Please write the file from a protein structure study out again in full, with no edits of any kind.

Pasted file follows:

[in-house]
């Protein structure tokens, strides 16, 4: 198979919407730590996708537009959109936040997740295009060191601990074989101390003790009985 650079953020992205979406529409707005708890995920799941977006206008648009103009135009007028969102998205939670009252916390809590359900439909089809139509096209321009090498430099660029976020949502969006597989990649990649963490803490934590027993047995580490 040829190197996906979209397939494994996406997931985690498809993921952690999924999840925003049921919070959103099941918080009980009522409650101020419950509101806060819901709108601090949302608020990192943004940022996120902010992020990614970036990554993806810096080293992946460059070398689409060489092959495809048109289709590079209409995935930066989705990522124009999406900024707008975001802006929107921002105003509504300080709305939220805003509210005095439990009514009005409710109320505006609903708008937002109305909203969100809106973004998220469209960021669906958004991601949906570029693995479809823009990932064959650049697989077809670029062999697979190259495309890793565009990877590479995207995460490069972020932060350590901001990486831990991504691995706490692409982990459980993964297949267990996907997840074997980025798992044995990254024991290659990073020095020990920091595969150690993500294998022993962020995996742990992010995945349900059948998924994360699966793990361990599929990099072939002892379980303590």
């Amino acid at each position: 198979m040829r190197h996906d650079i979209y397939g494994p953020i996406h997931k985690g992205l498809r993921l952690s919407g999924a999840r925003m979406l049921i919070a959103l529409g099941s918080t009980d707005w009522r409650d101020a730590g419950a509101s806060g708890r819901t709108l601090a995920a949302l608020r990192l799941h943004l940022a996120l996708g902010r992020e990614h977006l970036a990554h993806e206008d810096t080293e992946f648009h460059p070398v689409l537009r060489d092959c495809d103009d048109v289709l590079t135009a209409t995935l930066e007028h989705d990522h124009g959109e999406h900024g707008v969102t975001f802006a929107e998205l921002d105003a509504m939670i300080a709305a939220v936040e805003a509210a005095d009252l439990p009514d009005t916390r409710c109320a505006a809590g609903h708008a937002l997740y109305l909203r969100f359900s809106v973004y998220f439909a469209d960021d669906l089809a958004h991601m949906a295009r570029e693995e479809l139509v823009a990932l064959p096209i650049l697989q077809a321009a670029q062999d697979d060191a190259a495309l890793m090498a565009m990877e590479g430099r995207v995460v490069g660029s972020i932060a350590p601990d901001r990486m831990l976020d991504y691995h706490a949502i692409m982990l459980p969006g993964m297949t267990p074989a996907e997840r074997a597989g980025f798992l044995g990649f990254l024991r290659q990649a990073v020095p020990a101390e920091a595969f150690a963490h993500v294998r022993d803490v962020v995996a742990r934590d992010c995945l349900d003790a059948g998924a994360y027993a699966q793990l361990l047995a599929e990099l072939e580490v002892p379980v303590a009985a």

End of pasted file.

[in-house]
């Protein structure tokens, strides 16, 4: 198979919407730590996708537009959109936040997740295009060191601990074989101390003790009985 650079953020992205979406529409707005708890995920799941977006206008648009103009135009007028969102998205939670009252916390809590359900439909089809139509096209321009090498430099660029976020949502969006597989990649990649963490803490934590027993047995580490 040829190197996906979209397939494994996406997931985690498809993921952690999924999840925003049921919070959103099941918080009980009522409650101020419950509101806060819901709108601090949302608020990192943004940022996120902010992020990614970036990554993806810096080293992946460059070398689409060489092959495809048109289709590079209409995935930066989705990522124009999406900024707008975001802006929107921002105003509504300080709305939220805003509210005095439990009514009005409710109320505006609903708008937002109305909203969100809106973004998220469209960021669906958004991601949906570029693995479809823009990932064959650049697989077809670029062999697979190259495309890793565009990877590479995207995460490069972020932060350590901001990486831990991504691995706490692409982990459980993964297949267990996907997840074997980025798992044995990254024991290659990073020095020990920091595969150690993500294998022993962020995996742990992010995945349900059948998924994360699966793990361990599929990099072939002892379980303590």
């Amino acid at each position: 198979m040829r190197h996906d650079i979209y397939g494994p953020i996406h997931k985690g992205l498809r993921l952690s919407g999924a999840r925003m979406l049921i919070a959103l529409g099941s918080t009980d707005w009522r409650d101020a730590g419950a509101s806060g708890r819901t709108l601090a995920a949302l608020r990192l799941h943004l940022a996120l996708g902010r992020e990614h977006l970036a990554h993806e206008d810096t080293e992946f648009h460059p070398v689409l537009r060489d092959c495809d103009d048109v289709l590079t135009a209409t995935l930066e007028h989705d990522h124009g959109e999406h900024g707008v969102t975001f802006a929107e998205l921002d105003a509504m939670i300080a709305a939220v936040e805003a509210a005095d009252l439990p009514d009005t916390r409710c109320a505006a809590g609903h708008a937002l997740y109305l909203r969100f359900s809106v973004y998220f439909a469209d960021d669906l089809a958004h991601m949906a295009r570029e693995e479809l139509v823009a990932l064959p096209i650049l697989q077809a321009a670029q062999d697979d060191a190259a495309l890793m090498a565009m990877e590479g430099r995207v995460v490069g660029s972020i932060a350590p601990d901001r990486m831990l976020d991504y691995h706490a949502i692409m982990l459980p969006g993964m297949t267990p074989a996907e997840r074997a597989g980025f798992l044995g990649f990254l024991r290659q990649a990073v020095p020990a101390e920091a595969f150690a963490h993500v294998r022993d803490v962020v995996a742990r934590d992010c995945l349900d003790a059948g998924a994360y027993a699966q793990l361990l047995a599929e990099l072939e580490v002892p379980v303590a009985a």